* Greek shares surrender some of Tuesday’s gains
* FTSEurofirst 300 falls 0.3 pct to 1,483.69 points
* Capital concerns weigh on UniCredit
* Yara rises after profit and dividend increase
By Sudip Kar-Gupta and Blaise Robinson
LONDON/PARIS, Feb 11 (Reuters) - European shares slipped on Wednesday, with investors uneasy over how euro zone ministerial meetings on Greece’s debt crisis will pan out, while a fall in UniCredit weighed on bank stocks.
Greek Finance Minister Yanis Varoufakis headed for a showdown with euro zone finance ministers after his new leftist-led government won a parliamentary confidence vote for its refusal to extend an international bailout.
National Bank of Greece dropped 9.1 percent and Bank of Piraeus shed 3.2 percent, dragging Athens’ benchmark ATG equity index 4 percent lower following an 8 percent rise on Tuesday.
Europe’s FTSEurofirst 300 index closed down by 0.3 percent at 1,483.69 points.
Banking stocks were also affected by UniCredit, whose shares fell even though it met its full-year profit target as investors focused on a slight weakening in its core capital.
“The big disappointment majors on capital,” said Jefferies equity analyst Joseph Dickerson, commenting on UniCredit.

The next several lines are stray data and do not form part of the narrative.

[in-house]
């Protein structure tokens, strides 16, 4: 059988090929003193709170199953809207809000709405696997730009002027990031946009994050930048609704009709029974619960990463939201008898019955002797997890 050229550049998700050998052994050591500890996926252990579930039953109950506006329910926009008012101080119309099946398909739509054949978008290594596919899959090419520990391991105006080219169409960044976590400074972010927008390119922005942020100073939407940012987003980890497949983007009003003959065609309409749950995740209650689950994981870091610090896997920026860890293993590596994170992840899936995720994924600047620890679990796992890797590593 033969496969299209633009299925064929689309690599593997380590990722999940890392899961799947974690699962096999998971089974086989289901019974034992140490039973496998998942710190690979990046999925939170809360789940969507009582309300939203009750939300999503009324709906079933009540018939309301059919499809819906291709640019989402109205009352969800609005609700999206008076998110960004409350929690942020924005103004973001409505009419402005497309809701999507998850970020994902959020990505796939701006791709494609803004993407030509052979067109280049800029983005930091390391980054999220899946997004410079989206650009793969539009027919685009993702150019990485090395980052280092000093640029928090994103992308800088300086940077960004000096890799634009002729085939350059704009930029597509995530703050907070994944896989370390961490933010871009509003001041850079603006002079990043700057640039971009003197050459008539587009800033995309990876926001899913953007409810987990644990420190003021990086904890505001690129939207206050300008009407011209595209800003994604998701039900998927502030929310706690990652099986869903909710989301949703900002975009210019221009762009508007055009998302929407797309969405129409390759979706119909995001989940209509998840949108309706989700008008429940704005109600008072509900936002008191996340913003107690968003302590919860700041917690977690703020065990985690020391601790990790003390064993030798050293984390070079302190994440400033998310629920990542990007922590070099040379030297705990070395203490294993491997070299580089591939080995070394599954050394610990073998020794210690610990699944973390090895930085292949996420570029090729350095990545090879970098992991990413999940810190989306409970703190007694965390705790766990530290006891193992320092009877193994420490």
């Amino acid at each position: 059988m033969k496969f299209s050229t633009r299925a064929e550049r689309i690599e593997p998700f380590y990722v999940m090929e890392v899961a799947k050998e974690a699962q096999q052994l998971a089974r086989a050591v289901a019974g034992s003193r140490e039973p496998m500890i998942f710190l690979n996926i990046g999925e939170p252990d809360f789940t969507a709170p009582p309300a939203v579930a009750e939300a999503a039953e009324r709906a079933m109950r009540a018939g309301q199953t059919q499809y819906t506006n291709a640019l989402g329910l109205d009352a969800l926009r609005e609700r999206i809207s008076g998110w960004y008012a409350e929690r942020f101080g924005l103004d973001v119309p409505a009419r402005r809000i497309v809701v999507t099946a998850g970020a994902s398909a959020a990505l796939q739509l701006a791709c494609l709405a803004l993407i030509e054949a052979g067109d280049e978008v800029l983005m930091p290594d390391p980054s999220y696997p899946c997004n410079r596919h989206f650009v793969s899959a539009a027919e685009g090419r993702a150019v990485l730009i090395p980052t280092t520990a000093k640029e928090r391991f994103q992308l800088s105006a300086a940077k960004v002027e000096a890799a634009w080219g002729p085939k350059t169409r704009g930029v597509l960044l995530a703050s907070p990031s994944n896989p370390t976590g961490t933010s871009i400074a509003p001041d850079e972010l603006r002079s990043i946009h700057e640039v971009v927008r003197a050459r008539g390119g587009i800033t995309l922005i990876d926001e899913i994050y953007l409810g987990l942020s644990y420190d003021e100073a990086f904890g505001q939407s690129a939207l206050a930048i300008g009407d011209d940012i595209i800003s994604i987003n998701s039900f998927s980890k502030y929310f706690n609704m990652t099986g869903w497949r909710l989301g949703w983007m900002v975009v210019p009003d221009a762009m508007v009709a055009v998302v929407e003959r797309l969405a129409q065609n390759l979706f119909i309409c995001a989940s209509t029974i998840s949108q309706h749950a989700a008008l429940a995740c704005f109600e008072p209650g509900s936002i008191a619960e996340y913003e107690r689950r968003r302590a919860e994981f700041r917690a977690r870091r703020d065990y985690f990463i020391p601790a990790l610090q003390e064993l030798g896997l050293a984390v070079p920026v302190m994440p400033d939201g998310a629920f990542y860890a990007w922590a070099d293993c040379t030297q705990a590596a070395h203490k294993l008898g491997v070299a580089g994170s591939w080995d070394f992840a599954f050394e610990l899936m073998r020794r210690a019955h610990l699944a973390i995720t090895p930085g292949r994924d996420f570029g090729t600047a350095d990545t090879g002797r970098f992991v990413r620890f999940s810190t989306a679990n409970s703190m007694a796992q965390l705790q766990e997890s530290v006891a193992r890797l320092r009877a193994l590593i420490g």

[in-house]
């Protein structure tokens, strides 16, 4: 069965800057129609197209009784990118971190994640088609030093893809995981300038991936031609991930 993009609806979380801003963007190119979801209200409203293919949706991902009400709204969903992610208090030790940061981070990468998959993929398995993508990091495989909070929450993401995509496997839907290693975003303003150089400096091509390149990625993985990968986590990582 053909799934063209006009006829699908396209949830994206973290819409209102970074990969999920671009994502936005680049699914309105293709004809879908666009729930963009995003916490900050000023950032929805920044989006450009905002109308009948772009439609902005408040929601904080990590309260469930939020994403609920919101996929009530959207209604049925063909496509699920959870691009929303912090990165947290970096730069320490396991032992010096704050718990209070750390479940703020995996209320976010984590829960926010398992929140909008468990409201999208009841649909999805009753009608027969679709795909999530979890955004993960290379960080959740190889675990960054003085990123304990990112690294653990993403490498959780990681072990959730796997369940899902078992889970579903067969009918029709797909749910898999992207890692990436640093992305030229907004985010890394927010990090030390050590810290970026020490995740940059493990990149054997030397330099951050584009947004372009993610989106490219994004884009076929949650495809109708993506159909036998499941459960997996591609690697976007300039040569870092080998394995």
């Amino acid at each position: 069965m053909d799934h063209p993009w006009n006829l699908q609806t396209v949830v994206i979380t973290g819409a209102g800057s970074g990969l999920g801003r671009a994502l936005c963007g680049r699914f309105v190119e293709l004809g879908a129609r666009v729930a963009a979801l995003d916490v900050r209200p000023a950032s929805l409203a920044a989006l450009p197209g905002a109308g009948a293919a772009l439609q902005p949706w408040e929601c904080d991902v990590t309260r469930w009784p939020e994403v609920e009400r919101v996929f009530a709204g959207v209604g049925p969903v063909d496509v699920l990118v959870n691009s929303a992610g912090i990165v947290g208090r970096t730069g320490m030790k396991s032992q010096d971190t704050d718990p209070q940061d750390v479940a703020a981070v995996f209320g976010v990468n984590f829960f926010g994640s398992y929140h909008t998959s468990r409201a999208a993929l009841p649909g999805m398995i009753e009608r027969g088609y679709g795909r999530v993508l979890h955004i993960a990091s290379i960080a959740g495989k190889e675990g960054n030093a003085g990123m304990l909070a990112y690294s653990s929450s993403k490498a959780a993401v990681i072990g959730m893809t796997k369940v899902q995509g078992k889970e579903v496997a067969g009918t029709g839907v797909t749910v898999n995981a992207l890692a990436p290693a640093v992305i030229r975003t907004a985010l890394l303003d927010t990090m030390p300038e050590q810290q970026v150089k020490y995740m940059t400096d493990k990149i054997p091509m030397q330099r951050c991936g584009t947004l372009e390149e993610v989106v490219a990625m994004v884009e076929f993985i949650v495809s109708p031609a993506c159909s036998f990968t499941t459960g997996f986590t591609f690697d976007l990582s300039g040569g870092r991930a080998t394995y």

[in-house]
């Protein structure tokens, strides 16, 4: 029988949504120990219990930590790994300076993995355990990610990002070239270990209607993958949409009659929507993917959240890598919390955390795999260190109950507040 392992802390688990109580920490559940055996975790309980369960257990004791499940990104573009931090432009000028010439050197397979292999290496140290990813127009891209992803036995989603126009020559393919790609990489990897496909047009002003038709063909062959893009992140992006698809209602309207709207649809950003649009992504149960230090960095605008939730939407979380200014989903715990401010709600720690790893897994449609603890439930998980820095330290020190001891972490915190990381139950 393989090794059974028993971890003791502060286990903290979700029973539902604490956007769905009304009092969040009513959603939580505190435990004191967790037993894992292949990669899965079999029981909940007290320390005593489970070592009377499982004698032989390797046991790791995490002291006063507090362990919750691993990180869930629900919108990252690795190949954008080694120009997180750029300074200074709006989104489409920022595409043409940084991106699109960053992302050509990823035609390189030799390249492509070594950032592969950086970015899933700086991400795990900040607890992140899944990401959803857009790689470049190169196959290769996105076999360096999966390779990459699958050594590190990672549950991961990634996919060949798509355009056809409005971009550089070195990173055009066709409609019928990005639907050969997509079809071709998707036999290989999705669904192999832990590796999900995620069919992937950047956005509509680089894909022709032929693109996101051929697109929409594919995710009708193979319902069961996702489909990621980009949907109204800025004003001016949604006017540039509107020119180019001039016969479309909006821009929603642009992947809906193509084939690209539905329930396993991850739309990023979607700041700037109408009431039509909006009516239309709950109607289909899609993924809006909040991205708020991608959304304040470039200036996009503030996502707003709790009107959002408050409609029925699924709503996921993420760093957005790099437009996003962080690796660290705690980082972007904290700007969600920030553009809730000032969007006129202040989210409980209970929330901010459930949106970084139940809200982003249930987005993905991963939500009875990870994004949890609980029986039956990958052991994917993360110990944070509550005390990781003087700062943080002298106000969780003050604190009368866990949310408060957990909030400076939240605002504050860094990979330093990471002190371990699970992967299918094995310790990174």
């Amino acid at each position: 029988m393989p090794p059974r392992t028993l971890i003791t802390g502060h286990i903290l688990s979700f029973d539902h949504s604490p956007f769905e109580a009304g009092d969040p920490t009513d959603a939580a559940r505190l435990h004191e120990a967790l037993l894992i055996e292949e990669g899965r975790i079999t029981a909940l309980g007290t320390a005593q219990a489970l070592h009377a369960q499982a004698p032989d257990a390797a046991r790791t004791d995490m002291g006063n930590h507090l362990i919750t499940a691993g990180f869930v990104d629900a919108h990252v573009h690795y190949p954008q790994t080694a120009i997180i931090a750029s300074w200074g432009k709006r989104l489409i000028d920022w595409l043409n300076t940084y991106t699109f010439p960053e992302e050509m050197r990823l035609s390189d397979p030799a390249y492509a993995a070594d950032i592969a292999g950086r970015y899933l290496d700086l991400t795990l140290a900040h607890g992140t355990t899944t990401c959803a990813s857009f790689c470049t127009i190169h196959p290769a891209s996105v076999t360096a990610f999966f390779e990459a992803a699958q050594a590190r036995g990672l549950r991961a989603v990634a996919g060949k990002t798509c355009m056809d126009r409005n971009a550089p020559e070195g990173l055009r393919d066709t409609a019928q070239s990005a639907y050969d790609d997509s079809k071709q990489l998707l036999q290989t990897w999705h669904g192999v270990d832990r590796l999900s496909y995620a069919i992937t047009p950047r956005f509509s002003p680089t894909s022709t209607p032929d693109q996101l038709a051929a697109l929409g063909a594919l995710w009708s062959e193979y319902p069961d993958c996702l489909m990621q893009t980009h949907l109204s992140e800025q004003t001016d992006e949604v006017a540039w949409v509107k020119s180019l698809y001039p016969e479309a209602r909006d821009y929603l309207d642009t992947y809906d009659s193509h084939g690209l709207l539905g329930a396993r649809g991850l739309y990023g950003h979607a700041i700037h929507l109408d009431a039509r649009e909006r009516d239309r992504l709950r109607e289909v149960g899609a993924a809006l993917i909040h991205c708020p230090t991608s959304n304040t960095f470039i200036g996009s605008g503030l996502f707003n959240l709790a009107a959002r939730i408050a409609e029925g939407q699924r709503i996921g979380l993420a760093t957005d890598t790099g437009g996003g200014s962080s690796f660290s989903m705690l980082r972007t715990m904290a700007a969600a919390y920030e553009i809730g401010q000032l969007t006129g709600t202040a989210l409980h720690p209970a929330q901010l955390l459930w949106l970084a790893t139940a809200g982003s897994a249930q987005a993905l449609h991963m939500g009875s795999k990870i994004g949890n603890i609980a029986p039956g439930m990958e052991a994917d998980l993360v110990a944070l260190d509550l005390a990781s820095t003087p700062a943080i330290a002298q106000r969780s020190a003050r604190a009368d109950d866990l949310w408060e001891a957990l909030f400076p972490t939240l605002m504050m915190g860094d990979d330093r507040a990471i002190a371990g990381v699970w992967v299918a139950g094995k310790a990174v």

Dutch bank ING Group advanced 3.7 percent after saying it will resume paying a dividend in 2015 after a seven-year gap, while Norwegian fertiliser maker Yara rose 5.1 percent after posting higher profits and announcing a dividend increase.
Europe’s earning season has been mostly positive so far. About a third of STOXX 600 index companies have reported results, of which 61 percent have met or beaten analyst forecasts, according to Thomson Reuters StarMine data.
Jean-Louis Cussac, head of Perceval Finance, said the lack of clarity over how the Greek situation would unravel was causing some investors to hesitate over buying European shares.
Nevertheless, Cussac and other traders said the underlying backdrop remained relatively positive, given the European Central Bank’s planned quantitative easing programme of government bond purchases to boost the region’s economy.
“The sabre-rattling is going on, but the market does not appear too concerned about the Greek situation for now,” said Andreas Clenow, hedge fund trader at ACIES Asset Management.
“It’s hard to say why the market is not reacting more negatively, but while the political situation is messy, the economic and financial situation appears to be under control.”
Europe bourses in 2015: link.reuters.com/pap87v
Asset performance in 2015: link.reuters.com/gap87v
Today’s European research round-up (Editing by Catherine Evans and Liisa Tuhkanen)